Egypt’s “heroes with no names” may steer history in a direction no one expected. By Fouad Ajami.
An old friend, an American-educated architect of deep culture and civility in his mid-seventies, reached me from Egypt. “Gamal Abdul Nasser and Anwar al-Sadat and Hosni Mubarak had taken away from me the love of my country,” he said. “I despaired of our people, thought they had given up liberty for this mediocre tyranny. Then, on January 28, leaving the Friday prayer, I saw an endless stream of humanity, heading to Liberation Square. I never thought I would live to see this moment, these people in that vast crowd. They gave me back my love of my country.”
It will be said that this revolution is likely to be betrayed or hijacked, that the hard-liners and the theocrats are certain to prevail at the end of the day. The so-called “realists” will argue that this is a people without the requisites of democracy, without the political experience to sustain a reasonably democratic polity.
There is also a concern that the stability provided to Pax Americana by this regime for three decades will be torn apart. But this view misses the dark side of the bargain we made with the autocrat: we befriended him but enraged his population. And the furies repressed by this cruel, effective cop on the banks of the Nile came America’s way.
At the end, Mubarak took pride in the claim that he would not quit the land, would not give up his country to chaos. His apologists even said he should be given time to write his own legacy. For a last few days he remained deaf to the sounds of his own country, blind to the disaffection with him and his reign. Then, when the truth of the tumultuous world beyond the isolation of his presidential palace finally shook his indifference and disdain, his abdication became inevitable.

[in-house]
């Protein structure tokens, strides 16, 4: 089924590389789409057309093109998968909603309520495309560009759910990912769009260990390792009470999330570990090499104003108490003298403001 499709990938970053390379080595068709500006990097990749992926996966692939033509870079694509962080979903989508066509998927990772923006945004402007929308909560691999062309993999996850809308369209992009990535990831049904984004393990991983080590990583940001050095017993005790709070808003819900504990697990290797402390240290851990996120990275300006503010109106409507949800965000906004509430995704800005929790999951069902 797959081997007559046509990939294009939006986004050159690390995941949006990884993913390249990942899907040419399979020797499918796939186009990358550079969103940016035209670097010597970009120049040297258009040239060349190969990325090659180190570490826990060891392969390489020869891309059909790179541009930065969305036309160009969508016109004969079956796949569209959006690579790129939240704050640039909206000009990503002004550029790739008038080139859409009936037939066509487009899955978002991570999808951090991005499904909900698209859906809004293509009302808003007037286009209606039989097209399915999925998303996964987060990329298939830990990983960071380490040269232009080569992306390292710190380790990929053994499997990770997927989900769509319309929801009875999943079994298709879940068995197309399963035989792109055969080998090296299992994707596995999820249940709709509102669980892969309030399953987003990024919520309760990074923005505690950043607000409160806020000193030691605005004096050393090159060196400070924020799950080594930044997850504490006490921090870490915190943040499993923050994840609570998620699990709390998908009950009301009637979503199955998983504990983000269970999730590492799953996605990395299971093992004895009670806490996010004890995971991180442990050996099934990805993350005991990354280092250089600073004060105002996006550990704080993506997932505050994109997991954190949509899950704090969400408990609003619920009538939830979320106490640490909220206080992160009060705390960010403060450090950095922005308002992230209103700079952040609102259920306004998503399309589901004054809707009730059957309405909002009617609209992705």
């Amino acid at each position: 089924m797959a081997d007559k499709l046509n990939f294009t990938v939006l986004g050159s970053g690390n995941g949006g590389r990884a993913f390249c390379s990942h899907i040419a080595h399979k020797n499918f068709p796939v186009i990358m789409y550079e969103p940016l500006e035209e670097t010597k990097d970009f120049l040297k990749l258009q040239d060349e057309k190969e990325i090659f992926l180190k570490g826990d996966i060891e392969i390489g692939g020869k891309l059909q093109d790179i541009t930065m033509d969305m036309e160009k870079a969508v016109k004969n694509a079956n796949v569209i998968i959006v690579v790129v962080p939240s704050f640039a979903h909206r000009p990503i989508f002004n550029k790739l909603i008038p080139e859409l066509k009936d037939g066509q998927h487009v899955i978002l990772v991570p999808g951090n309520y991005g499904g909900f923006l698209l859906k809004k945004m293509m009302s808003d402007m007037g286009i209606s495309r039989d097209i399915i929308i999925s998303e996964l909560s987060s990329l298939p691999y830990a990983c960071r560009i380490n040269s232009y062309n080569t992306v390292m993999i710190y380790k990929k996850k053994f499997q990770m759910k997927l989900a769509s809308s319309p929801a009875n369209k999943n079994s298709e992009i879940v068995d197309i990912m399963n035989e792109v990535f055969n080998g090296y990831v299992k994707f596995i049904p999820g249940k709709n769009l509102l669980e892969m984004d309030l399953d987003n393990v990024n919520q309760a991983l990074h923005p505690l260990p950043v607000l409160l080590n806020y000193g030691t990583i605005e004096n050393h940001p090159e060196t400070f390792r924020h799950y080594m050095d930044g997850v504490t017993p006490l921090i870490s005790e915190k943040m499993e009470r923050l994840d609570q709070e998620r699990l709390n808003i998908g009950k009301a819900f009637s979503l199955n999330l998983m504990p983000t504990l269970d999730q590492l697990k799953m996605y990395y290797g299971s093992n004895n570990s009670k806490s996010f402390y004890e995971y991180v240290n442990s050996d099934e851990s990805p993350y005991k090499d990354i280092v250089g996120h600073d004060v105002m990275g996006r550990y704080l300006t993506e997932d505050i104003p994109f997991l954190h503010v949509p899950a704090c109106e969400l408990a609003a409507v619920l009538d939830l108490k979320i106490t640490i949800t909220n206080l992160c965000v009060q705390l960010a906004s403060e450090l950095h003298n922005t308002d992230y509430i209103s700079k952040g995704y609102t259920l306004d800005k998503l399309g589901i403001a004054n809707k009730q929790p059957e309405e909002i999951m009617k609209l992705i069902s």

The protesters surprised him, and in the process they surprised themselves. “Heroes with no names” was how an Egyptian studying in Canada dubbed the leaders of this uprising.
There has always been a great Egyptian pride in their country. This love of home, the desire to retrieve the country from the grip of the autocrat and his retainers, was what animated a hitherto submissive population.
This was not Iran in 1979; no turbaned ayatollah stepped forth to summon the crowd. A young Google executive, Wael Ghonim, energized the protest when it might have lost heart, when it could have succumbed to the belief that this regime and its leader were a big, immovable object. Ghonim was a man of the modern world. He was not driven by piety. The condition of his country—the abject poverty, the crony economy of plunder and corruption, the cruelties and slights handed out to Egyptians in all walks of life by a police state that the people had outgrown and despaired of—gave this young man and others like him their historical warrant.
The jihadists had been unable to overthrow this state, but we remember how they struck at American targets instead. Mohammed Atta and Ayman al-Zawahiri were bred in the tyrannical republic of Hosni Mubarak. Zawahiri, the vengeful Cairene aristocrat, was explicit about that. He drew a distinction between what he called the “near enemy” (the Mubarak regime) and the “far enemy”—the United States. The hatred of America that drove Zawahiri was derivative of his hatred for the regime that had both imprisoned and tortured him in the aftermath of the assassination of Anwar Sadat.